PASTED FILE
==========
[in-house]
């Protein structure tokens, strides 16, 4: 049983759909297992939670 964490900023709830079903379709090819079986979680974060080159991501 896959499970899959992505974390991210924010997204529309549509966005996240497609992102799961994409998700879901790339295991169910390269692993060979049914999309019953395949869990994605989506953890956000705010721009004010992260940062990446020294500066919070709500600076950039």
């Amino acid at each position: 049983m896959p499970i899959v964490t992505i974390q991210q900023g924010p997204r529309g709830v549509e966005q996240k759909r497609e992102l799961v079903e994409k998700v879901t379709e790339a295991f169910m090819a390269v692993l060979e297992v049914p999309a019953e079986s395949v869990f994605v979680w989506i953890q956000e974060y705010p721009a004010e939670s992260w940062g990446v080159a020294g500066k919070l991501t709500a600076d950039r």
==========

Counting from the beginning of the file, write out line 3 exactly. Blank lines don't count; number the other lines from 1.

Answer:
């Amino acid at each position: 049983m896959p499970i899959v964490t992505i974390q991210q900023g924010p997204r529309g709830v549509e966005q996240k759909r497609e992102l799961v079903e994409k998700v879901t379709e790339a295991f169910m090819a390269v692993l060979e297992v049914p999309a019953e079986s395949v869990f994605v979680w989506i953890q956000e974060y705010p721009a004010e939670s992260w940062g990446v080159a020294g500066k919070l991501t709500a600076d950039r």